Robbieycorp: Artist of the Week
This week we are talking to Birmingham based artist Robbieycorp, whose work relates to ideas surrounding digital existentialism and the impact of technology on our emotional and physical well-being. Robbie creates both functional and sculptural miniatures that often use broken, obsolete and discarded technological components as materials.
Image description: a landscape poster showing an exhibition view with large green lights hanging from the ceiling. The walls are covered in reflective silver and wires hang from the ceiling. Bold white text in the centre reads Robbieycorp, underneath in a smaller white font reads Robbie corp dot co dot uk.
Can you introduce yourself and your practice?
I am a multi-disciplinary artist currently based in the West Midlands working freelance as a classical musician and visual artist. My practice revolves around the amalgamation of multiple forms, skillsets, and processes into filmic works. I use stop-motion animation to bring to life articulated robotic sculptures often using technological e-waste as a material to create miniature art objects.
What drew you to working with miniatures?
I enjoy the tangible physicality of objects when combined with paint and texture, and at a miniature scale these qualities can often feel heightened and magnified. The technical control when working at miniature scales poses interesting challenges whether you are modelling, painting or even animating, and I enjoy pushing the level of detail and character I can create in a miniature. There is also a general charm to miniatures and a lot of freedom to create fictional generated locations and things to fill those spaces.
You have stated that your work explores digital existentialism. Can you explain this term and share what interests you in this concept?
Digital existentialism is a concept I am still exploring and uncovering with each passing day. For me, it's about how we interface with technologies that are constantly evolving and changing at ever increasing speeds. It's about the dependencies we create as we more rapidly rely on virtual means of communication, parasocial interactions, and non-physical relationships. What impact does technology have on me as a person when my relational self is set to include nodes along a digital network? I think the more we rely on devices to expand our presence into online spaces or use them to complete our work, the more we might realise that the human is becoming the obsolete part within that network, slowly degrading over time, requiring sleep while our virtual projections stay online through the night... But we all have a different relationship with these concepts whether it is happy ignorance, begrudging acceptance, or vivid realisation of the possibilities of technology on our existence.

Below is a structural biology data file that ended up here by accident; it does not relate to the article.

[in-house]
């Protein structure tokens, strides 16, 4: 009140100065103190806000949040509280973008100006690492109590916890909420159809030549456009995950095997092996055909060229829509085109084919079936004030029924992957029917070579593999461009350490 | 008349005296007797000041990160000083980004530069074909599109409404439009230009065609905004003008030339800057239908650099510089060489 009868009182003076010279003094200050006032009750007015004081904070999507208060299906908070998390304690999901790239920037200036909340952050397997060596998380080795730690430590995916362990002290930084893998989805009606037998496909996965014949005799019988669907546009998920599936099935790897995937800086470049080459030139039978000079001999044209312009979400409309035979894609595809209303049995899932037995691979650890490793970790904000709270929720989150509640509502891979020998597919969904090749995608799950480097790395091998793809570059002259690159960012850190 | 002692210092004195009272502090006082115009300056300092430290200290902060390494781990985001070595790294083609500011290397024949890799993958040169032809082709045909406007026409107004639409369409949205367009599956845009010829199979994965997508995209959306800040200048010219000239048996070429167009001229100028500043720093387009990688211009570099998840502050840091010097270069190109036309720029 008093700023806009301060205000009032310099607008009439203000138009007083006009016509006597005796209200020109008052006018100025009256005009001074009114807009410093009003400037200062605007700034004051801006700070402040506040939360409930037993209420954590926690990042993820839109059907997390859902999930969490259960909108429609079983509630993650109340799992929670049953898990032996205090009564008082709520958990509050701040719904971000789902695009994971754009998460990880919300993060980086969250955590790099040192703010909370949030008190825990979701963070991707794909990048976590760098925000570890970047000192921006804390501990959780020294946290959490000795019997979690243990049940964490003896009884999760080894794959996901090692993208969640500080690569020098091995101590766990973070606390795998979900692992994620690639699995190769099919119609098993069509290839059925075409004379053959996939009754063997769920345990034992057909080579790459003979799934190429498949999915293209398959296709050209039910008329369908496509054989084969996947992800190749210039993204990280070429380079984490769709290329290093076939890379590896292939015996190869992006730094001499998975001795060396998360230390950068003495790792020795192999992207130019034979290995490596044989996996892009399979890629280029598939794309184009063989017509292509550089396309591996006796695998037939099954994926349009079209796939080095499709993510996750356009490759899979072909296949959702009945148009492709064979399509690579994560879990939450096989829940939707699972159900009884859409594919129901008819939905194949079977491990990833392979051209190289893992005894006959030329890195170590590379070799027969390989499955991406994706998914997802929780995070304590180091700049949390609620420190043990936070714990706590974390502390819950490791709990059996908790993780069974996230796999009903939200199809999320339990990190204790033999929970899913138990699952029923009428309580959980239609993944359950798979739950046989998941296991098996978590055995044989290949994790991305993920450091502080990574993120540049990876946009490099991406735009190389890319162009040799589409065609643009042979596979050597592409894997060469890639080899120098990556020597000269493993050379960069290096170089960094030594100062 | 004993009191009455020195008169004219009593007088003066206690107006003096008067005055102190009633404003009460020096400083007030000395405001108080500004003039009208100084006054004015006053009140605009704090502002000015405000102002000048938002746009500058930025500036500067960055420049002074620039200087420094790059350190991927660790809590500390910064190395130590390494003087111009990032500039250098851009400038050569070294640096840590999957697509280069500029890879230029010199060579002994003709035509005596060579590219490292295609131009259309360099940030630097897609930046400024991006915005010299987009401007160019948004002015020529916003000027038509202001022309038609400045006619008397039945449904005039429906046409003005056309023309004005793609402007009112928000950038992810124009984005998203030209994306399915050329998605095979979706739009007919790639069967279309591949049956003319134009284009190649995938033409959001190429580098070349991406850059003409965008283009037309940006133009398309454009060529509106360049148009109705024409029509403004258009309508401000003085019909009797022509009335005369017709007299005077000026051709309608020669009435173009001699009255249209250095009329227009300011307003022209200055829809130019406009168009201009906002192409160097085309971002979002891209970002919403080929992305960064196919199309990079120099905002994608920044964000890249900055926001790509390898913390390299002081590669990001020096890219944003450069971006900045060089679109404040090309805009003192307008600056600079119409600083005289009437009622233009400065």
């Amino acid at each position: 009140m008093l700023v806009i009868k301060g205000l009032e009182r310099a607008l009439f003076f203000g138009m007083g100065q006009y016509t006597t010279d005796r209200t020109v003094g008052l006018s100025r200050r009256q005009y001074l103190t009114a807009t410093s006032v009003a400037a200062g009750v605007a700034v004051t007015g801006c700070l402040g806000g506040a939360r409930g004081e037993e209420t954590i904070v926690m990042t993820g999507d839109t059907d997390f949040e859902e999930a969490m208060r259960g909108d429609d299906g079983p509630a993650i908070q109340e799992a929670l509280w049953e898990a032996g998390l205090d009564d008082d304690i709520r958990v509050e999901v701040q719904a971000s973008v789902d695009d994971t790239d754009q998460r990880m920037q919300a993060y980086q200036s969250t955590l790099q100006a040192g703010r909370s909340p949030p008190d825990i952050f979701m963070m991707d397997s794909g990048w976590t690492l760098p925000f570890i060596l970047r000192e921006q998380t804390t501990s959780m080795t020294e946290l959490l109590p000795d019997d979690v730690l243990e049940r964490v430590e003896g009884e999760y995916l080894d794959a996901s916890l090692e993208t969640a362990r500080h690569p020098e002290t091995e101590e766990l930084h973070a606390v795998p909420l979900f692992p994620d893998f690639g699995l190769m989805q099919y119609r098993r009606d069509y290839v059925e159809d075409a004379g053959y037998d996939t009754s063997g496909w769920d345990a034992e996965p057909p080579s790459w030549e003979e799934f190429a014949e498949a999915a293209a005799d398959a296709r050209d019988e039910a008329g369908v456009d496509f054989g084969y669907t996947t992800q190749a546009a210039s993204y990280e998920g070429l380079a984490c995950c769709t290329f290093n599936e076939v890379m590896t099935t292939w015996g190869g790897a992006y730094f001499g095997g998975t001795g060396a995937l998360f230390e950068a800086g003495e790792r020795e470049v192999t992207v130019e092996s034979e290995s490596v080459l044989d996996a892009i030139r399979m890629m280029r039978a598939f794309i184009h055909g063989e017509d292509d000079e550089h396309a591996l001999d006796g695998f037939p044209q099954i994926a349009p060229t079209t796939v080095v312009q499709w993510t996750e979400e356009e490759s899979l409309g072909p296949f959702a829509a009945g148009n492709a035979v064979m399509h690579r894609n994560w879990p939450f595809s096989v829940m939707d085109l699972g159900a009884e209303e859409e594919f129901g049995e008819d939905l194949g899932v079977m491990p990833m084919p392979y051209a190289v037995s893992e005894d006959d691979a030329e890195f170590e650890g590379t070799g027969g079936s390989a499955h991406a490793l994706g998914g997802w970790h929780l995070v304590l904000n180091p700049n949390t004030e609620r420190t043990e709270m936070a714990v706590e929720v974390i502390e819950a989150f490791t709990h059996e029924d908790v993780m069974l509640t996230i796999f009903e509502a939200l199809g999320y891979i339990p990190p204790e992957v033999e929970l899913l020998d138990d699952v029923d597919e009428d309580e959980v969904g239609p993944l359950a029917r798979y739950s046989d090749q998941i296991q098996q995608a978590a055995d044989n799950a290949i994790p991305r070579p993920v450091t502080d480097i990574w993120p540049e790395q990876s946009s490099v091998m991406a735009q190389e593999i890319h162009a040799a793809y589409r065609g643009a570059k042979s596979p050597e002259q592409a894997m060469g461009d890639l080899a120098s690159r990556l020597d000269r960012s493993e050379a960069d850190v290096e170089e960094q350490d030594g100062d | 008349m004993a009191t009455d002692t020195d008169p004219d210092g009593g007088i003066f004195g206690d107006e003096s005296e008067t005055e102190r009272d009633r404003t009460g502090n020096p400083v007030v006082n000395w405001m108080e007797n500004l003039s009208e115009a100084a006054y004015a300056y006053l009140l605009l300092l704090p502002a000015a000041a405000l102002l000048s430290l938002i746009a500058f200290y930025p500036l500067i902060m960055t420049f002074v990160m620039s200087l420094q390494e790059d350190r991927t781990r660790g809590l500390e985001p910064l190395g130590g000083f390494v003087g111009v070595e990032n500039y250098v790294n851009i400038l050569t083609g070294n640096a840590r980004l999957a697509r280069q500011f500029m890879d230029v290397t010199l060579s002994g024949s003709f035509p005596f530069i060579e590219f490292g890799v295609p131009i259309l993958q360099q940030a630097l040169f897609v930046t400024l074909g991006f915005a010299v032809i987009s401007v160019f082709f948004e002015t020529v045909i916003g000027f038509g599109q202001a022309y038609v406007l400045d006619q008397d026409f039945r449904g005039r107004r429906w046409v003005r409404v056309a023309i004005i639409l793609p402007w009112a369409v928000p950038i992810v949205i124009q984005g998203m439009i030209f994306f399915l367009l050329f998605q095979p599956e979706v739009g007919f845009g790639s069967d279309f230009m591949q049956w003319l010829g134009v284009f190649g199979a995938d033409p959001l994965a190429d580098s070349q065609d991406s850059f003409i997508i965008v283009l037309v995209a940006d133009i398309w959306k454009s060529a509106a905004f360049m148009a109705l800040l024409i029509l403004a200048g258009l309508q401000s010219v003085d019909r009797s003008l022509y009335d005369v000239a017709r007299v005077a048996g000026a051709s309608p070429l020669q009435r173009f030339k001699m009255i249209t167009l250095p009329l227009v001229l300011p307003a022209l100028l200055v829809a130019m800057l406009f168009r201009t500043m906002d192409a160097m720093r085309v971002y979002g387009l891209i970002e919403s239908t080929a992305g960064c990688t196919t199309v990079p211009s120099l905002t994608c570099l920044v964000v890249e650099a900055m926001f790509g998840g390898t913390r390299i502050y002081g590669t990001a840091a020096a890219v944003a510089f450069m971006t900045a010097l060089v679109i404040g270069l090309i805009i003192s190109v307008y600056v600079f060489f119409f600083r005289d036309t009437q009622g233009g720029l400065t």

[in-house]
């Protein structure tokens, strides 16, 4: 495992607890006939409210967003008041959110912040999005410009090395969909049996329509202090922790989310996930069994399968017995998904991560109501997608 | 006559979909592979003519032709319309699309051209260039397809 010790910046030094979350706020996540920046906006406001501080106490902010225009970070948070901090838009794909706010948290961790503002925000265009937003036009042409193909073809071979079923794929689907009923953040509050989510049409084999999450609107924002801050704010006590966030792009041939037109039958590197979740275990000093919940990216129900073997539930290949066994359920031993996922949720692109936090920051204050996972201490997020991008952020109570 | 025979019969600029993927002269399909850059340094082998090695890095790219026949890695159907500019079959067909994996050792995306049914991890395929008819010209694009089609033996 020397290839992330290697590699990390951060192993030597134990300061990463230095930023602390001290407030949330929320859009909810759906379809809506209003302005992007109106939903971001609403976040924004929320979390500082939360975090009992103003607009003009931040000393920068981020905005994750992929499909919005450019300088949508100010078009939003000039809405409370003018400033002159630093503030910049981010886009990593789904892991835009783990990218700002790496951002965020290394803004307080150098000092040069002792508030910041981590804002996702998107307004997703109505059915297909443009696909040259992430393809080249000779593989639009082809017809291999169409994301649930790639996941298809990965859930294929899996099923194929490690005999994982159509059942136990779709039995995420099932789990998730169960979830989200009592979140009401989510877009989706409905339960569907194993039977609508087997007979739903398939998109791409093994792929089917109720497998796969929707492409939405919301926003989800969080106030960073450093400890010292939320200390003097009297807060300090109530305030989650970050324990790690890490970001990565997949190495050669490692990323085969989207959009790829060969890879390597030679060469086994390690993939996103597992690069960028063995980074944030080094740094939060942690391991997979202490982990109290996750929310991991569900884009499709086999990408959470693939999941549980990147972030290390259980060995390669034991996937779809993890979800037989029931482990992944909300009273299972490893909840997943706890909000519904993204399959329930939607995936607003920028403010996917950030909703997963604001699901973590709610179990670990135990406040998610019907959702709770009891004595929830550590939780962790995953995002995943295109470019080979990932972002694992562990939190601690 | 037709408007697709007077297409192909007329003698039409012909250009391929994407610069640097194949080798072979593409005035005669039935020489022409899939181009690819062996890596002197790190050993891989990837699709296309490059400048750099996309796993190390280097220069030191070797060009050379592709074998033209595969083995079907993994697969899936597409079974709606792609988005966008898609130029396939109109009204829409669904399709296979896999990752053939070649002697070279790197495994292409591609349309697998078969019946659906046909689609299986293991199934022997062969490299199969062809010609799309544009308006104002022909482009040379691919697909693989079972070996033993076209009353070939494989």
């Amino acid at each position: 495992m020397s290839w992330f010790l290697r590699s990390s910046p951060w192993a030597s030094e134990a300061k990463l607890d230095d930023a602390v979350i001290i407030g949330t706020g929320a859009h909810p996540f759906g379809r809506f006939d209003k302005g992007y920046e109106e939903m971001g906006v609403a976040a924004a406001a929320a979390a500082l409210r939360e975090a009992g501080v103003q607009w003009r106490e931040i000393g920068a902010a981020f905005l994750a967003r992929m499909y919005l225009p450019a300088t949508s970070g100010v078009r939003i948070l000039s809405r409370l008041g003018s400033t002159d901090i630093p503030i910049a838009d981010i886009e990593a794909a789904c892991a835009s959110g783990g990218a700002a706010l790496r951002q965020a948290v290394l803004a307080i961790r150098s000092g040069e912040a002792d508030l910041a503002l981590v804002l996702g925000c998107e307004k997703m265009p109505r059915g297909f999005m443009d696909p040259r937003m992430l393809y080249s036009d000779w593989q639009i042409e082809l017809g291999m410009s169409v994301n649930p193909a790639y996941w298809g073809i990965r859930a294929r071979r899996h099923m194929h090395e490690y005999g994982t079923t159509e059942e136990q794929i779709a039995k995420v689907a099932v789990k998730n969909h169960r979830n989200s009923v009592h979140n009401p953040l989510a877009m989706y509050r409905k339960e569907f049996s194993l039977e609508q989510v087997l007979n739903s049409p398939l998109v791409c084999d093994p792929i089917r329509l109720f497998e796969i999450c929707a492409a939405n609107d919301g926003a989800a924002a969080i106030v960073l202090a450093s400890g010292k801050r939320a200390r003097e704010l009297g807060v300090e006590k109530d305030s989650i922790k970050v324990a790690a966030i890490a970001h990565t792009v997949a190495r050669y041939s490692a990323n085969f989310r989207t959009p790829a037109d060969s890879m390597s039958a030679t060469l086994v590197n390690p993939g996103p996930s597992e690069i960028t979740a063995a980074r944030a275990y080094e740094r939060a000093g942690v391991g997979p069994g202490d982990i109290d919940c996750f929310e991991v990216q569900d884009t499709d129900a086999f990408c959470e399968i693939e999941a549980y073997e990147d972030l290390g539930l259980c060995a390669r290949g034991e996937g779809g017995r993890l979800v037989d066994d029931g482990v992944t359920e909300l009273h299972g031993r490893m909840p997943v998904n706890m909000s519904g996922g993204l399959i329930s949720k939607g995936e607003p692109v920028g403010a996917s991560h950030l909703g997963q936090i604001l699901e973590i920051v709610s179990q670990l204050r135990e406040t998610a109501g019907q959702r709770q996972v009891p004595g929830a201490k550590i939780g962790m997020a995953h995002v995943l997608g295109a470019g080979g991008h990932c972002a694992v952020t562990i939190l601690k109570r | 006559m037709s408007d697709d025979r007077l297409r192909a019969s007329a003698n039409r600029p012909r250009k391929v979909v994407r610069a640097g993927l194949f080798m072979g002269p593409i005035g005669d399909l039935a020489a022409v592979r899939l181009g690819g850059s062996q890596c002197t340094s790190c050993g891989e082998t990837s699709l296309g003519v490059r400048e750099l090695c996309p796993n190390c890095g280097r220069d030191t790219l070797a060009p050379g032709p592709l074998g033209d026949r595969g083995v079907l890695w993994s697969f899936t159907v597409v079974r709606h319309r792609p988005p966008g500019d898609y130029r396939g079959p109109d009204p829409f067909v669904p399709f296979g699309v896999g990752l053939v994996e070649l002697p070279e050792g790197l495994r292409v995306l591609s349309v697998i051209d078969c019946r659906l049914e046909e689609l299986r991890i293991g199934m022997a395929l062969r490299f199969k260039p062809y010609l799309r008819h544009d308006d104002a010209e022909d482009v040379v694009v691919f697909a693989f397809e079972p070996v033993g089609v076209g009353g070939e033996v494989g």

Robbieycorp, Fused, film still, 2022
Image description: a landscape oriented film still depicting a silver rocky landscape in front of a black out space. A robot figure with the head of a TV screen sits in the centre looking outwards.
Do you think of your sculptures as the artwork in of itself or are they only props for creating animations or final photographs?
Working with miniatures embeds my practice within sculpture, and this is an area I explore with as much thoroughness as the painting, filming or digital editing of the work. Before each of the following stages, the sculptural object has a life of its own that is informed by aesthetic, material and other factors and is always worthy of exploration. I think it is tricky to put a label on where the "art" really is within my practice as it spans over an extended process not always with a definitive end point, but sculpture remains close to the start of the process and so is a really exciting part for me.
How do you create the titles for these pieces, are these names of the robots or more representing themes and ideas?
The meaning behind the naming of pieces tends to differ project to project. The titles will sometimes be a phrase or word that keeps cropping up during the project, or just a fun placeholder designation that eventually I stick with, a name for the robot, or a method to learn new information or words through association with visuals.
How important is a narrative within your animations?